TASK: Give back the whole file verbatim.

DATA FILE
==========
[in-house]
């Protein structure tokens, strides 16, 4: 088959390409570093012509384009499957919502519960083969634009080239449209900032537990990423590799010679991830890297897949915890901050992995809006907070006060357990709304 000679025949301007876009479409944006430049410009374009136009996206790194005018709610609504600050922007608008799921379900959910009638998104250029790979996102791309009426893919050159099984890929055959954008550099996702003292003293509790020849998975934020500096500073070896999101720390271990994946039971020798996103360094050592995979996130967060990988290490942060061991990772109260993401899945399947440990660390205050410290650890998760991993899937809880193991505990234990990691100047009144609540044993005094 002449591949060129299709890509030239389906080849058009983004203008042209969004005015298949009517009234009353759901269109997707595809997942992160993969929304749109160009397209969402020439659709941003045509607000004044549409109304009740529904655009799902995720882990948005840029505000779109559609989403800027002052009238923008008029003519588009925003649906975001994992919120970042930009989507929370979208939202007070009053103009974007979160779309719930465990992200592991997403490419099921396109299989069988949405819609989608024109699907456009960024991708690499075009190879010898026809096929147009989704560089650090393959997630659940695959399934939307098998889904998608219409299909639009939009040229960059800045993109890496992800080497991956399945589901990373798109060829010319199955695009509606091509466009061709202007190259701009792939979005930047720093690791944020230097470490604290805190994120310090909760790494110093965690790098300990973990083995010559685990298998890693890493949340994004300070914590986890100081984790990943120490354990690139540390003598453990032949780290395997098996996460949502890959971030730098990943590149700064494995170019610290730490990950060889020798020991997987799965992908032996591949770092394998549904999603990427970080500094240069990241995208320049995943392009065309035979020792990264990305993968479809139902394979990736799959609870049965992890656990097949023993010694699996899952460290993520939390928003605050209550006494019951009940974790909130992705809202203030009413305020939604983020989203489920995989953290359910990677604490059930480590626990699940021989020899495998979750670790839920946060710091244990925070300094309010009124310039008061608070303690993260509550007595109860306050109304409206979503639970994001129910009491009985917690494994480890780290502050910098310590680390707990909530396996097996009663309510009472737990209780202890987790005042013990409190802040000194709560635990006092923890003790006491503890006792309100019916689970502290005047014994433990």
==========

[in-house]
């Protein structure tokens, strides 16, 4: 088959390409570093012509384009499957919502519960083969634009080239449209900032537990990423590799010679991830890297897949915890901050992995809006907070006060357990709304 000679025949301007876009479409944006430049410009374009136009996206790194005018709610609504600050922007608008799921379900959910009638998104250029790979996102791309009426893919050159099984890929055959954008550099996702003292003293509790020849998975934020500096500073070896999101720390271990994946039971020798996103360094050592995979996130967060990988290490942060061991990772109260993401899945399947440990660390205050410290650890998760991993899937809880193991505990234990990691100047009144609540044993005094 002449591949060129299709890509030239389906080849058009983004203008042209969004005015298949009517009234009353759901269109997707595809997942992160993969929304749109160009397209969402020439659709941003045509607000004044549409109304009740529904655009799902995720882990948005840029505000779109559609989403800027002052009238923008008029003519588009925003649906975001994992919120970042930009989507929370979208939202007070009053103009974007979160779309719930465990992200592991997403490419099921396109299989069988949405819609989608024109699907456009960024991708690499075009190879010898026809096929147009989704560089650090393959997630659940695959399934939307098998889904998608219409299909639009939009040229960059800045993109890496992800080497991956399945589901990373798109060829010319199955695009509606091509466009061709202007190259701009792939979005930047720093690791944020230097470490604290805190994120310090909760790494110093965690790098300990973990083995010559685990298998890693890493949340994004300070914590986890100081984790990943120490354990690139540390003598453990032949780290395997098996996460949502890959971030730098990943590149700064494995170019610290730490990950060889020798020991997987799965992908032996591949770092394998549904999603990427970080500094240069990241995208320049995943392009065309035979020792990264990305993968479809139902394979990736799959609870049965992890656990097949023993010694699996899952460290993520939390928003605050209550006494019951009940974790909130992705809202203030009413305020939604983020989203489920995989953290359910990677604490059930480590626990699940021989020899495998979750670790839920946060710091244990925070300094309010009124310039008061608070303690993260509550007595109860306050109304409206979503639970994001129910009491009985917690494994480890780290502050910098310590680390707990909530396996097996009663309510009472737990209780202890987790005042013990409190802040000194709560635990006092923890003790006491503890006792309100019916689970502290005047014994433990």